Papers, of Eleanor Flexner 1895?-1995
Memoir, interview transcripts, correspondence, unpublished writings, etc., of Eleanor Flexner, women's historian and author.
Language of Materials
Materials in English.
Access. Collection is open for research.
Conditions Governing Use
Copyright. Copyright in the papers created by Eleanor Flexner is held by the President and Fellows of Harvard College for the Schlesinger Library. Copyright in other papers in the collection may be held by their authors, or the authors' heirs or assigns.
Copying. Papers may be copied in accordance with the library's usual procedures.
Extent1.21 linear feet ((1 carton, 1/2 file box) plus 1 photograph folder, 1 oversize folder, 1 oversize scrapbook)
Biographical and personal papers include a journal kept by Anne (Crawford) Flexner, birth certificates, clippings by and about Eleanor Flexner, photographs, a memoir, interview transcripts, and correspondence with her sister, Jean F. Lewinson, her friend Helen Terry, and others. Also included are unpublished writings, mostly fictional; notes and essays about religious matters; chapters, bibliographies, and essays on labor, women, and African-American women by Flexner, some prepared for the Jefferson School of Social Science; published prefaces and reviews; speeches and papers delivered by Flexner; for Century of Struggle: The Woman's Rights Movement in the United States, the original pamphlet, early outlines, and various editions in other languages; and research material for Century of Struggle and Notable American Women, 1607-1950.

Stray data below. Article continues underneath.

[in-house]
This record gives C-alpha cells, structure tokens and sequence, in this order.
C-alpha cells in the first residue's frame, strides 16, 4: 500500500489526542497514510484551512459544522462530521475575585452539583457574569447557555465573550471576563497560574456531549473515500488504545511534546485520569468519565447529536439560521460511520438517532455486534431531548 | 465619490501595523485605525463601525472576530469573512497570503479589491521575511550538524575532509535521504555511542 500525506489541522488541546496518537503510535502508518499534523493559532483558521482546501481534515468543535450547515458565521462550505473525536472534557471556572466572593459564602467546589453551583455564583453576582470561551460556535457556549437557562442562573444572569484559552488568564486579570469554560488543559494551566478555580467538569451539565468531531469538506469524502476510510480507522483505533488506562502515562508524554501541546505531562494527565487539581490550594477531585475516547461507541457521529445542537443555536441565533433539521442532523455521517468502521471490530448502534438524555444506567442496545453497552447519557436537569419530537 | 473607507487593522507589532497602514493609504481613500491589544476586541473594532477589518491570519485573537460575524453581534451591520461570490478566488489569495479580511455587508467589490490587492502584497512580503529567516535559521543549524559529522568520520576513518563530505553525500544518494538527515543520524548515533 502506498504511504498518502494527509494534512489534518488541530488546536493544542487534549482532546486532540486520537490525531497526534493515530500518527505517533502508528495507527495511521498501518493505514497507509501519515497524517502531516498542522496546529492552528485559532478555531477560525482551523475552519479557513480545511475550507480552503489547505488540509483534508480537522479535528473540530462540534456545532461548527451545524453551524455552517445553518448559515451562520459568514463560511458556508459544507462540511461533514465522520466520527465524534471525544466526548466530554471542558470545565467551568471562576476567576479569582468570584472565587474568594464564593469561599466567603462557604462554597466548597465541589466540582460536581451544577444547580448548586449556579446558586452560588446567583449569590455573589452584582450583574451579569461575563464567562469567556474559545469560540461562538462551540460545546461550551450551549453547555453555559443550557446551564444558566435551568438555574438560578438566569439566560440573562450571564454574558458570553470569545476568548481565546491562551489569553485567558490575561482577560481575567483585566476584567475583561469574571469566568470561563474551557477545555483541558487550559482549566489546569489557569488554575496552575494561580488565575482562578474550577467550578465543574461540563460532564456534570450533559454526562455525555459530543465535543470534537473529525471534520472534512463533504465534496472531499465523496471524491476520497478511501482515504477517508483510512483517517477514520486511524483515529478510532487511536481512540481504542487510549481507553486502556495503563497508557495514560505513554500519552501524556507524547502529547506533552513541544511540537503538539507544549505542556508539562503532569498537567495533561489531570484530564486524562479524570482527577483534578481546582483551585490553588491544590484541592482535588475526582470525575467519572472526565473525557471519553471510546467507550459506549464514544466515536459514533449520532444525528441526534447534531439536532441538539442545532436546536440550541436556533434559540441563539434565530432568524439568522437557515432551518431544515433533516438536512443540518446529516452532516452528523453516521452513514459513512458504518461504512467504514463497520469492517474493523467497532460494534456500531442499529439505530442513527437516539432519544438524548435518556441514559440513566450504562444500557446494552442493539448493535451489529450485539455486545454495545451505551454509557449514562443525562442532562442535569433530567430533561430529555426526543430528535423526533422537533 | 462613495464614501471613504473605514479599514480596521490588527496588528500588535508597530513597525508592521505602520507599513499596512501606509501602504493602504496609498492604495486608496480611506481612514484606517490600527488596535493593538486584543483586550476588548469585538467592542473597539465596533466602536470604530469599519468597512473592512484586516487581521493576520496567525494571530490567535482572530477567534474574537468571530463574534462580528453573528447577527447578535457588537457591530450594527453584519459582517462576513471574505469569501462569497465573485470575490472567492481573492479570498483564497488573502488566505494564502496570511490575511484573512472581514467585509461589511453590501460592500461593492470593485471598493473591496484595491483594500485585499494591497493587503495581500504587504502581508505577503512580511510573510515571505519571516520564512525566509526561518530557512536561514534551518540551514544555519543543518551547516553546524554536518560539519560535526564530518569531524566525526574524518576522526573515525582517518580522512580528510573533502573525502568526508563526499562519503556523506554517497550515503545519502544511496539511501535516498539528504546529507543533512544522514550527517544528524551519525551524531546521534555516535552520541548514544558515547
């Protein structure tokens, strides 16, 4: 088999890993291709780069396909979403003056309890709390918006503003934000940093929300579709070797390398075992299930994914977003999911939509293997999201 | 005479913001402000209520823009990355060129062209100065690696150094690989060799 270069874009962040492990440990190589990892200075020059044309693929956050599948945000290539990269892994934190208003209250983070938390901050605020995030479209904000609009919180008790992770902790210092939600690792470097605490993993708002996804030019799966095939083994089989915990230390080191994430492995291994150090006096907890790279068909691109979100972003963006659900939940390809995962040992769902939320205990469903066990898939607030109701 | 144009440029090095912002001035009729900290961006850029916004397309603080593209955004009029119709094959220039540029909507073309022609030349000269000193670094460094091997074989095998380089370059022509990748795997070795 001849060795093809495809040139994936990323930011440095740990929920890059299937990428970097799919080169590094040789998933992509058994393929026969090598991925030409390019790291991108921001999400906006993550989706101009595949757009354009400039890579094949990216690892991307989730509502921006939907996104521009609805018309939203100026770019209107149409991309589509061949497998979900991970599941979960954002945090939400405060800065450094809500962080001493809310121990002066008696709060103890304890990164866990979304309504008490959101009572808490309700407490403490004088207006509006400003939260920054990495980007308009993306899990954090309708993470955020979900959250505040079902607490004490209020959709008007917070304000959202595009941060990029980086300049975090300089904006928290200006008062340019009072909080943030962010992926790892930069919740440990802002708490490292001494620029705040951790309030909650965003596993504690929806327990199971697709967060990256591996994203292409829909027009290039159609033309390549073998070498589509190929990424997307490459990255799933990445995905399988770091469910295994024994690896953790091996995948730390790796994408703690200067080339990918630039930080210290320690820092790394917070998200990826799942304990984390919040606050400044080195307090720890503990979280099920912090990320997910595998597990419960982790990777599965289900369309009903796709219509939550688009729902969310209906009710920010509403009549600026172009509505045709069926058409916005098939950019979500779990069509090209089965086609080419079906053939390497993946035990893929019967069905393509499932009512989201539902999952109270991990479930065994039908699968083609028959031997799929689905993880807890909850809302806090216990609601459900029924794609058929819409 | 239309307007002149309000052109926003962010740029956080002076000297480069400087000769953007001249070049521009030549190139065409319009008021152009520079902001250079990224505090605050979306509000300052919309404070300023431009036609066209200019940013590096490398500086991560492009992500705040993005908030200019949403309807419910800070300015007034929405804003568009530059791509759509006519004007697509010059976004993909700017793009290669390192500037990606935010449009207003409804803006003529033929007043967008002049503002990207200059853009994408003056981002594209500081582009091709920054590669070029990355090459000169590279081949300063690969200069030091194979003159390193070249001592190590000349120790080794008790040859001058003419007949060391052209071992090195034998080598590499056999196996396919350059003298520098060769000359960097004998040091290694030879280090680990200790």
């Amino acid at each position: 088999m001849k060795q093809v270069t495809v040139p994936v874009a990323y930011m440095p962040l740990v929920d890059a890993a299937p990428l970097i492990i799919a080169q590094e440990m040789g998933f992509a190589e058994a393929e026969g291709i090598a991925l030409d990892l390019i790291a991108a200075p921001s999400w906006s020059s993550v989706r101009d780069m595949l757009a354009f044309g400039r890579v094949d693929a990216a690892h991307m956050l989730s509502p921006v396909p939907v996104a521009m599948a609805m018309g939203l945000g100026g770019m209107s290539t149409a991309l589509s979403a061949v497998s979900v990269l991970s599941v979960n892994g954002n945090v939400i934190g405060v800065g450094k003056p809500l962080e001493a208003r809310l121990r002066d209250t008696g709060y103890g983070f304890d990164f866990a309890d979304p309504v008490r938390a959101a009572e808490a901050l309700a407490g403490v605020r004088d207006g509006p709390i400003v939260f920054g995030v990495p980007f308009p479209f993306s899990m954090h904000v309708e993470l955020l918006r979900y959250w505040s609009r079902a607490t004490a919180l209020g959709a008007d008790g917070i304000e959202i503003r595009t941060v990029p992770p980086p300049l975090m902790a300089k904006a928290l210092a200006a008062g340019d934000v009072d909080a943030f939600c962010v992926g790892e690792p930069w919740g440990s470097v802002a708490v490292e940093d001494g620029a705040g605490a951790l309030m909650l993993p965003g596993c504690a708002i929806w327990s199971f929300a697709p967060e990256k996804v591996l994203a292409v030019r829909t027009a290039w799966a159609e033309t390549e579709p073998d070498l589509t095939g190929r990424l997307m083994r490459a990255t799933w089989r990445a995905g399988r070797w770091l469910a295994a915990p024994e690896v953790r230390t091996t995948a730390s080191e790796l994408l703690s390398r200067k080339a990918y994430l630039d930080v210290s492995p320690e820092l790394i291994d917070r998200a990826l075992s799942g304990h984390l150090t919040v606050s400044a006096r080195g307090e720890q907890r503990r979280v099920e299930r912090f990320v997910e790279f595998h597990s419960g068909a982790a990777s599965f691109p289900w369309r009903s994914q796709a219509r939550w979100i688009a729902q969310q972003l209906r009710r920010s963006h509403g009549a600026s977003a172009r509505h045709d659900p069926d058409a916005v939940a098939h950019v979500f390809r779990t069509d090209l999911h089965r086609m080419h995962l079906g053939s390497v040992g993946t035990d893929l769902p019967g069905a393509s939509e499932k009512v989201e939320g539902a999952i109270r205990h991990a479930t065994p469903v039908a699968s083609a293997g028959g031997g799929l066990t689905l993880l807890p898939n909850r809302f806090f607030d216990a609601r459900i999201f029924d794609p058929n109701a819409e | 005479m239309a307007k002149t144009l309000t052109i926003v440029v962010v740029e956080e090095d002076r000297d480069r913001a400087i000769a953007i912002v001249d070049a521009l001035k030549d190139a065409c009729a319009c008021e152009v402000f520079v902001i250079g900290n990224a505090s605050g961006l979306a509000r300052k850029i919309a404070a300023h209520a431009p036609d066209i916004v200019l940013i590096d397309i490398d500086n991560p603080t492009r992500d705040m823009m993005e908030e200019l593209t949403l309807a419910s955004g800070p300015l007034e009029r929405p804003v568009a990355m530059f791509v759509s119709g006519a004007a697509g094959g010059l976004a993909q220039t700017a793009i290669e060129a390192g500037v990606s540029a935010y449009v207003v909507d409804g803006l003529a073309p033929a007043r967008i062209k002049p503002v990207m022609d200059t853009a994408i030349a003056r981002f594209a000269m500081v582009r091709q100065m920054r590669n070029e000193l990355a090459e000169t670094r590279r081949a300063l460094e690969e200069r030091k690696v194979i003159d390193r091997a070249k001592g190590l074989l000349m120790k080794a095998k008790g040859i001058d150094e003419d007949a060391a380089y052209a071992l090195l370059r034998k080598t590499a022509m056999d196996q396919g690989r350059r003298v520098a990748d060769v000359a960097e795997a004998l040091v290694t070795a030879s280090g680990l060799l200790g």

Author and historian Eleanor Flexner was born in New York City on October 4, 1908, the daughter of Abraham and Anne (Crawford) Flexner. Her father, a prominent author and education reformer, was instrumental in the founding of the Lincoln School at Teachers College of Columbia University in New York and the Institute for Advanced Study at Princeton University; her mother, a playwright, was especially noted for her dramatization of Mrs. Wiggs of the Cabbage Patch. Flexner attended Lincoln School, which was one of the outstanding progressive schools of the time. After graduating from Swarthmore College with high honors in English and history in 1930, she attended Somerville College at Oxford University for one year. Back in the United States, she held a series of promotional and editorial positions in the theater and with the Institute of Propaganda Analysis, the Foreign Policy Association, and Hadassah. In 1938 she published a book of dramatic criticism entitled American Playwrights, 1918-1938, and in 1957 moved from New York to Northampton, Massachusetts.
Her classic account of the "first wave" of American feminism, Century of Struggle: The Woman's Rights Movement in the United States, was published in 1959; it was based on a pamphlet she had published in 1954. "The story," she said in her original preface, "deserves telling"; Century of Struggle was notable in demonstrating that the topic was worthy of serious scholarly and analytical study. Flexner was particularly prescient in her use of race, gender, and class in interpreting the struggle for women's equality. Her analysis was a source of inspiration for "second wave" feminists and laid the groundwork for subsequent generations of women's history scholars.